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Miles Davis: Miles Davis: Previously Unreleased 1980s Recordings

Chris May By

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Miles Davis

Perfect Way: The Miles Davis Anthology: The Warner Bros. Years

Warner Jazz


The composer John Cage related a funny story about an encounter with trumpeter Miles Davis. It happened at a US airport sometime in the mid 1980s. Cage was travelling with the choreographer Merce Cunningham, and the two were waiting in the same holding pen as Davis and his party. Someone pointed Cage and Cunningham out to Davis—then around 60 but dressed like a teenager trying to attract attention on a Saturday night—who came over and, addressing Cunningham, rasped, "Are you John Cage?"

Cage, intuiting that Davis had deliberately made the "mistake" to insult both Cunningham and himself, replied, "How old are you actually?"

As put-downs go, Cage's riposte scores at least an eight—but it also touches on a wider issue....

Did Davis really believe, as he always maintained, that his post-Columbia recordings—he left his label of 30 years for Warners in 1985—were as musically innovative as his work in the 1960s and 1970s? If so, could he hear something that no-one other than his most obsessive fans could hear? Or was his embrace of bassist, arranger and producer Marcus Miller's bland fusion-funk, with which he launched his post-Columbia career, simply a cynical and ill-judged attempt to be "down with the kids," a case of late-onset midlife crisis? Whatever the answer, Miller's work, by all objective standards, was for its time conservative rather than adventurous, ploughing a worn-thin funk furrow that had already been radically reinvented in the South Bronx (it was very different then) by Afrika Bambaataa and the Tommy Boy, Celluloid and Clappers crews. With Miller at his side, Davis wasn't ahead of the wave, as he always longed to be, but behind it.

Perfect Way, a 2-CD compilation that includes, along with five previously unreleased tracks—of which more in a moment—some of Davis' "best" work with Miller, is unlikely to create any new converts to their joint oeuvre. The tracks from Tutu (1986) and Amandla (1989), both produced by Miller with Tommy LiPuma, have not been improved by the passage of time; indeed, they sound even more pedestrian in 2010 than they did two decades years ago, their rhythms leaden, their arrangements the sound of non-surprise, and Davis' solos, too much of the time, noodling and inconsequential. His Warners recordings with either Michel Legrand or Quincy Jones at the helm were, and remain, more satisfying, but Legrand's Dingo and Jones' Miles Davis & Quincy Jones Live At Montreux, both cherry picked here, were retro affairs, and neither came near the greatness of the era they were revisiting.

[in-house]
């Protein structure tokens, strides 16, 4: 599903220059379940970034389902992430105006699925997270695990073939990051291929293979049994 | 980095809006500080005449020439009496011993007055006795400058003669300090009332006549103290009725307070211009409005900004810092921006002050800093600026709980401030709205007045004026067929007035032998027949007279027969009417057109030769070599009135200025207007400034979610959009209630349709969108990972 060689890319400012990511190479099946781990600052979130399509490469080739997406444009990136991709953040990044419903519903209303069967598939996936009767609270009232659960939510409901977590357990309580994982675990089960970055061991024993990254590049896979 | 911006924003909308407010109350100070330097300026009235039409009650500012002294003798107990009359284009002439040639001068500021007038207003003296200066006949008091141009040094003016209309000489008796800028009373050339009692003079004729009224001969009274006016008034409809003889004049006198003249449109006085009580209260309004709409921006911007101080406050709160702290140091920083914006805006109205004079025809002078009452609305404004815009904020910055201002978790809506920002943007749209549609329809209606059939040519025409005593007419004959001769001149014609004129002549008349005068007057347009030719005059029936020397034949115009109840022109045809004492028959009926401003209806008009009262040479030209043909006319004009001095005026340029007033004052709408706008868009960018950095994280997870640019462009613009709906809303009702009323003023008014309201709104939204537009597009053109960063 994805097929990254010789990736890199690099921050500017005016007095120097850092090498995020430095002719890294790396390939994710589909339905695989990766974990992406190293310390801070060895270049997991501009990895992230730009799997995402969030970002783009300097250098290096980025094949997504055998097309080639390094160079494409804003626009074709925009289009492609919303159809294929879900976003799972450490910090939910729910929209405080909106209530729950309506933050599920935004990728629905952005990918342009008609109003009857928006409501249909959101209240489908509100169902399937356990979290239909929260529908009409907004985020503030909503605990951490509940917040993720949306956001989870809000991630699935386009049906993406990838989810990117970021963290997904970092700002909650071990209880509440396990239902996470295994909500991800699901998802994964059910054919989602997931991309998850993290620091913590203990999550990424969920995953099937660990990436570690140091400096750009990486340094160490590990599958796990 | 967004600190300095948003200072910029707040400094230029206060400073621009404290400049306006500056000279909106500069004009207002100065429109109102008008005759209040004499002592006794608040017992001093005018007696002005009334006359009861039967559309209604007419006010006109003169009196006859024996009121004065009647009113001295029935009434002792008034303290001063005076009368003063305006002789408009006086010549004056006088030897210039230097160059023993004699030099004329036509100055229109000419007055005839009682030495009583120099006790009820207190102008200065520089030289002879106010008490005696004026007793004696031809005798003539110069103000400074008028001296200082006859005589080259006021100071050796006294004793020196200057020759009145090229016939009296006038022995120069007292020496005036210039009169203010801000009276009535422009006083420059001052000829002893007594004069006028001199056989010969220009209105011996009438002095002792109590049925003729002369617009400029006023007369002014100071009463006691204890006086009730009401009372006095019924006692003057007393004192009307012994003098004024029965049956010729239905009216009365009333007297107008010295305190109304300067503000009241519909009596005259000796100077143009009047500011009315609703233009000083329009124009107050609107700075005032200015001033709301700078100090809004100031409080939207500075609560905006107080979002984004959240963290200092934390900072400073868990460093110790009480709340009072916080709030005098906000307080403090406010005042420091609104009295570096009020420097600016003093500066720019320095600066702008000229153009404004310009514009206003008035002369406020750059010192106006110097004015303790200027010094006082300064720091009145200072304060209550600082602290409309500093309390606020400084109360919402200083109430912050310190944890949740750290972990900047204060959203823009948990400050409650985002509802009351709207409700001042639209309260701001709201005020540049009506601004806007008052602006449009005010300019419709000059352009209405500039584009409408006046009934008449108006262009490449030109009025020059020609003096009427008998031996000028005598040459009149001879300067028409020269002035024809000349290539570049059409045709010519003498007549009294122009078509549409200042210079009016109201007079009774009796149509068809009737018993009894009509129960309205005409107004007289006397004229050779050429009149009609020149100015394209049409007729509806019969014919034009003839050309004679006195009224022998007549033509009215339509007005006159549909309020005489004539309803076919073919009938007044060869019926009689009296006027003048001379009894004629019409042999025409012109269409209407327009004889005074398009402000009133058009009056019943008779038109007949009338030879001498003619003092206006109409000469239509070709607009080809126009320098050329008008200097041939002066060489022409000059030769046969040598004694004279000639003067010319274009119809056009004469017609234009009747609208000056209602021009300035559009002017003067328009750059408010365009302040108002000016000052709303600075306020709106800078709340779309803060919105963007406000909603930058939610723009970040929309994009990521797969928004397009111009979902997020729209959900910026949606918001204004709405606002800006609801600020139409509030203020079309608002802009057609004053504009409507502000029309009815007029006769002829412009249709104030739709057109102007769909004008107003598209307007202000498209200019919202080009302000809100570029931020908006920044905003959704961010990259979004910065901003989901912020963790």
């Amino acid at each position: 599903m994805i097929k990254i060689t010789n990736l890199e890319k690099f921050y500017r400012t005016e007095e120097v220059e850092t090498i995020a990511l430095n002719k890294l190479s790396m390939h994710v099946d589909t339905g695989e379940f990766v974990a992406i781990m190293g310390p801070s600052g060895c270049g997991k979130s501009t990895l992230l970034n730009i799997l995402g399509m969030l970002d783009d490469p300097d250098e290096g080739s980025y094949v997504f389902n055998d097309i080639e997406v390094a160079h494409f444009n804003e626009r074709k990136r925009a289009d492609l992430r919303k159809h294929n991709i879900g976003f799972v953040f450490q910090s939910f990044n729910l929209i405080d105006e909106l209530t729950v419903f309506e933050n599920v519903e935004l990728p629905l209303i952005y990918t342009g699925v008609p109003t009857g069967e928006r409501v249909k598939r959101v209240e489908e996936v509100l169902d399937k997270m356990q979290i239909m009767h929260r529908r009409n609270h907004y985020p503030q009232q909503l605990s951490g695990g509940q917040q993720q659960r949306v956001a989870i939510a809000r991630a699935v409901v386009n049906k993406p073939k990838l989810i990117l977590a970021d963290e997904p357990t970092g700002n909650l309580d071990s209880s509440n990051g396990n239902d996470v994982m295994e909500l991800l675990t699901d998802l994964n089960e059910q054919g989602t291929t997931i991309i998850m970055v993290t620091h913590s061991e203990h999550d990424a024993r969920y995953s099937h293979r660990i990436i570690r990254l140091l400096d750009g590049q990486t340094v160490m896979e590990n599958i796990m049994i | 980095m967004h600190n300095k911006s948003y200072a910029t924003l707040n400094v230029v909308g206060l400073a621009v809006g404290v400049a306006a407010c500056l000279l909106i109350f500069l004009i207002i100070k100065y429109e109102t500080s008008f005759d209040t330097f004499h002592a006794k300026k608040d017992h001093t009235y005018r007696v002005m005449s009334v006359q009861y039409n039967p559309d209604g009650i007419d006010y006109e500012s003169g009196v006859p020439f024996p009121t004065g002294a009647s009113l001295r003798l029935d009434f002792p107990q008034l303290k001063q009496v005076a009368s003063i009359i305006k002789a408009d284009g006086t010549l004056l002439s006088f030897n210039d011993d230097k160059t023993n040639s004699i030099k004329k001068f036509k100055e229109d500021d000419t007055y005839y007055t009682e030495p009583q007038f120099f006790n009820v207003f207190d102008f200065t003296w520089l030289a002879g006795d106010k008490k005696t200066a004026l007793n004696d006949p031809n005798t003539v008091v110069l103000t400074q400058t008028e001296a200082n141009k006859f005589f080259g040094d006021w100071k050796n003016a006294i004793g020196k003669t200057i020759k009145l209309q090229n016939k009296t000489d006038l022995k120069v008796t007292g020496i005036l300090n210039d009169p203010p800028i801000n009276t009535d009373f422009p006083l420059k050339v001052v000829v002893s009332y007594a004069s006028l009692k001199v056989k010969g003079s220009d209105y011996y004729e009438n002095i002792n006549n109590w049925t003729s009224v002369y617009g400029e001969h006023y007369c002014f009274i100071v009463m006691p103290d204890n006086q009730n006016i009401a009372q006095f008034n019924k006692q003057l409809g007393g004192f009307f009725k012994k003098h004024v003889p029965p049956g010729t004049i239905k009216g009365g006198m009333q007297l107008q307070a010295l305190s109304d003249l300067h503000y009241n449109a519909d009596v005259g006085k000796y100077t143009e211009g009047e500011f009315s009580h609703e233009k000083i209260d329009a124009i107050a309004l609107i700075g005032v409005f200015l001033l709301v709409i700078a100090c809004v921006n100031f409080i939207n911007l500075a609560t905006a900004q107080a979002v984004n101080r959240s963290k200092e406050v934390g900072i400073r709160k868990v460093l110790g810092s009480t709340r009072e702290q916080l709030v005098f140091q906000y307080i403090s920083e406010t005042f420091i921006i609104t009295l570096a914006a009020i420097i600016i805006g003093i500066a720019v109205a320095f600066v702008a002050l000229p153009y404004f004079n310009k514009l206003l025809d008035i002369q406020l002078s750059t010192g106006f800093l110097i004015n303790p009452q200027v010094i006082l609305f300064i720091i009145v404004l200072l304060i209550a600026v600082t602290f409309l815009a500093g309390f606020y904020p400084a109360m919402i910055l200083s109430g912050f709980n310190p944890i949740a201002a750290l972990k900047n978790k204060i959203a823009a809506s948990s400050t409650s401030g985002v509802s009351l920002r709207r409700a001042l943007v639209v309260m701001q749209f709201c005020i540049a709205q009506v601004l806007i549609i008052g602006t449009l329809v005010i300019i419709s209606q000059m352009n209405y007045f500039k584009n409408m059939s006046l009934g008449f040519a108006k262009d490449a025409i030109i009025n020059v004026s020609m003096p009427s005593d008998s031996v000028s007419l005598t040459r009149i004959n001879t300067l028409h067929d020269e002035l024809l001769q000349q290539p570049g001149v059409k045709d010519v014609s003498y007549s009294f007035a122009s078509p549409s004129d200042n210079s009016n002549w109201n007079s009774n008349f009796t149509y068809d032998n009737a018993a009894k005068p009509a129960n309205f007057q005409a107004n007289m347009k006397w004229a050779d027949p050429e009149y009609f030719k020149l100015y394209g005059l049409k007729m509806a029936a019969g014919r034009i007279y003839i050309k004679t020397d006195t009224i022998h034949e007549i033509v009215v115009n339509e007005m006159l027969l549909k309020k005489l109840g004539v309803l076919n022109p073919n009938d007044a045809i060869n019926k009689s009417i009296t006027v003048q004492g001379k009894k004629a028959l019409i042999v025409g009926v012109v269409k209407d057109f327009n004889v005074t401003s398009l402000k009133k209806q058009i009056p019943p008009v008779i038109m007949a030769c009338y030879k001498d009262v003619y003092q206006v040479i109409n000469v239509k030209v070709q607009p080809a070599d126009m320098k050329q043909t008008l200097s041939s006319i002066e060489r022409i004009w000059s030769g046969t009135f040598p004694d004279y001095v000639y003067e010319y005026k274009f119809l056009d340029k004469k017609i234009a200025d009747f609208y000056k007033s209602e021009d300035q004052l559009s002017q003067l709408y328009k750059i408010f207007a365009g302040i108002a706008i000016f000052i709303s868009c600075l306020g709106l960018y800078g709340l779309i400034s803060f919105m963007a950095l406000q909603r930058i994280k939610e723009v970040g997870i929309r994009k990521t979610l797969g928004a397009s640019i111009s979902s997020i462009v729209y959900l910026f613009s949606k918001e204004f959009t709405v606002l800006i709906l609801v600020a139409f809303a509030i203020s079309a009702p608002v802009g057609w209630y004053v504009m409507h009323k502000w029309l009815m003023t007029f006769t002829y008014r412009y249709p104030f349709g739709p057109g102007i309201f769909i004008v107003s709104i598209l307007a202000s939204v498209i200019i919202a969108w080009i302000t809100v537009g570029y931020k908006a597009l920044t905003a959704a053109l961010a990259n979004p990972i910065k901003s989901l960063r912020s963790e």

Five other tracks have until now remained unreleased, and with good reason. "Rubber Band" and "Digg That," plodding fusion-funk both of them, are from 1985 and 1987 sessions, respectively, with bands featuring either Adam Holzman or Jeff Lorber at the synths. Davis sounds a little more engaged on "Portia," "Carnival Time" and "Human Nature," which were recorded live in Nice, France in July 1986 with a band including guitarist Robben Ford, Holzman and Robert Irving III on keyboards, and Davis' nephew Vincent Wilburn Jr. on drums. Davis plays a pretty, muted solo on the ballad "Human Nature," but the vibe is shredded by Ford's subsequent rock-out solo.

There are two very good tracks on Perfect Way, however, though neither came out on Warners first time around. "Murder" is from The Hot Spot (Verve, 1990), the soundtrack album from the Jack Nitzsche movie, on which Davis collaborated with guitarists and vocalists John Lee Hooker and Taj Mahal on a sequence of loose and atmospheric, blues-based jams. That album's "Gloria's Story" is a more substantial track, but "Murder" is tough enough. The other winner is "You Won't Forget Me," from vocalist Shirley Horn's eponymous 1991 album for Polygram, on which Davis guested. Even at this late date, he gives great harmon-mute, but once again, it's no more than an echo of past glories.

The last words should go to Marcus Miller, who wrote one of the brief essays in the liner booklet. Listing some of Davis' achievements, Miller writes, "In the '50s he showed us how cool jazz could be with his experiments on the west coast." Which west coast was that? The west coast of the East River? All Davis' "cool school" music was forged in Manhattan, starting with the Birth Of The Cool (Blue Note) sessions recorded 1948-50. Oh dear.

Tracks: CD1: Tutu; Splatch; Don't Lose Your Mind; Perfect Way; Rubber Band; Digg That; Catembe; Mr Pastorius; Hannibal; Amandla; Murder; You Won't Forget Me. CD2: Concert On The Runway; Trumpet Cleaning; The Doo-Bop Song; Mystery; The Pan Piper; Summertime; Solea; In A Silent Way; Time After Time; Portia; Carnival Time; Human Nature.

Collective Personnel: Miles Davis: trumpet, synthesizer; Kenny Garrett: alto saxophone; Wallace Roney: trumpet; Adam Holzman: synthesizer; Jeff Lorber: keyboards; Bradford Ellis: keyboards; Michael Urbaniak: violin; Shirley Horn: vocals; John Lee Hooker: guitar, vocals; Randy Hall: guitar; Roy Rogers: guitar; Robben Ford: guitar; John Bigham: guitar, keyboards; Marcus Miller: bass, keyboards, bass clarinet, soprano saxophone; Tim Lee Drummond: bass; Charles Able: bass; Feldon Crews: bass; Al Foster: drums; Omar Hakim: drums; Steve Williams: drums; Vincent Wilburn Jr.: drums; Paulinho da Costa: percussion; Don Alias: percussion; Bashiri Johnson: percussion; Steve Thornton: percussion; Quincy Jones: conductor; Michel Legrand: conductor; others.


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